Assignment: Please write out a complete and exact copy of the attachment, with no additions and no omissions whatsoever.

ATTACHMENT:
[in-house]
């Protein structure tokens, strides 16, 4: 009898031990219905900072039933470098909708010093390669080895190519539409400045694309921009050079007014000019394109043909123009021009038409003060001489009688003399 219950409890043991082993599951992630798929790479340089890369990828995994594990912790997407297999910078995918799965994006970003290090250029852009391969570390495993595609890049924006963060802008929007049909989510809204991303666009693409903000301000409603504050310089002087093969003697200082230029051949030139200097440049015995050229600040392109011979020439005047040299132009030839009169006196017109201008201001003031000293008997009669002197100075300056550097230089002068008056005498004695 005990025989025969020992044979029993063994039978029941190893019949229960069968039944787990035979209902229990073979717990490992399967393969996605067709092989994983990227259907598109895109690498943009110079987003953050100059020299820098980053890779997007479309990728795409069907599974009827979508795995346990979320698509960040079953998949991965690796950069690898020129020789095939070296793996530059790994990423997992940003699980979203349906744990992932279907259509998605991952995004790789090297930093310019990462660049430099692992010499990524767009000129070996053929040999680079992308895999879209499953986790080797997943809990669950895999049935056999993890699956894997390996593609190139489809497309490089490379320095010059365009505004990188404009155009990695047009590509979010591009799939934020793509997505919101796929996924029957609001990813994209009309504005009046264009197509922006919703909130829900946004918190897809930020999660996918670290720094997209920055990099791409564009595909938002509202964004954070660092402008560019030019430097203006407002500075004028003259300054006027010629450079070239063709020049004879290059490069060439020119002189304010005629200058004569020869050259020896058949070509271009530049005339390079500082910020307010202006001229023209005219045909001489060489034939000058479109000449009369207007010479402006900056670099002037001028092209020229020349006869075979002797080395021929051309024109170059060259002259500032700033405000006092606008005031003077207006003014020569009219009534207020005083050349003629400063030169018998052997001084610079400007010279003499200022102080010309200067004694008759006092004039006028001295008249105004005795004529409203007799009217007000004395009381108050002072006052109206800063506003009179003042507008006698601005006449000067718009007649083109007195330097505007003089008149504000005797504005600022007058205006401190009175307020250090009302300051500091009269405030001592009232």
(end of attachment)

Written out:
[in-house]
């Protein structure tokens, strides 16, 4: 009898031990219905900072039933470098909708010093390669080895190519539409400045694309921009050079007014000019394109043909123009021009038409003060001489009688003399 219950409890043991082993599951992630798929790479340089890369990828995994594990912790997407297999910078995918799965994006970003290090250029852009391969570390495993595609890049924006963060802008929007049909989510809204991303666009693409903000301000409603504050310089002087093969003697200082230029051949030139200097440049015995050229600040392109011979020439005047040299132009030839009169006196017109201008201001003031000293008997009669002197100075300056550097230089002068008056005498004695 005990025989025969020992044979029993063994039978029941190893019949229960069968039944787990035979209902229990073979717990490992399967393969996605067709092989994983990227259907598109895109690498943009110079987003953050100059020299820098980053890779997007479309990728795409069907599974009827979508795995346990979320698509960040079953998949991965690796950069690898020129020789095939070296793996530059790994990423997992940003699980979203349906744990992932279907259509998605991952995004790789090297930093310019990462660049430099692992010499990524767009000129070996053929040999680079992308895999879209499953986790080797997943809990669950895999049935056999993890699956894997390996593609190139489809497309490089490379320095010059365009505004990188404009155009990695047009590509979010591009799939934020793509997505919101796929996924029957609001990813994209009309504005009046264009197509922006919703909130829900946004918190897809930020999660996918670290720094997209920055990099791409564009595909938002509202964004954070660092402008560019030019430097203006407002500075004028003259300054006027010629450079070239063709020049004879290059490069060439020119002189304010005629200058004569020869050259020896058949070509271009530049005339390079500082910020307010202006001229023209005219045909001489060489034939000058479109000449009369207007010479402006900056670099002037001028092209020229020349006869075979002797080395021929051309024109170059060259002259500032700033405000006092606008005031003077207006003014020569009219009534207020005083050349003629400063030169018998052997001084610079400007010279003499200022102080010309200067004694008759006092004039006028001295008249105004005795004529409203007799009217007000004395009381108050002072006052109206800063506003009179003042507008006698601005006449000067718009007649083109007195330097505007003089008149504000005797504005600022007058205006401190009175307020250090009302300051500091009269405030001592009232």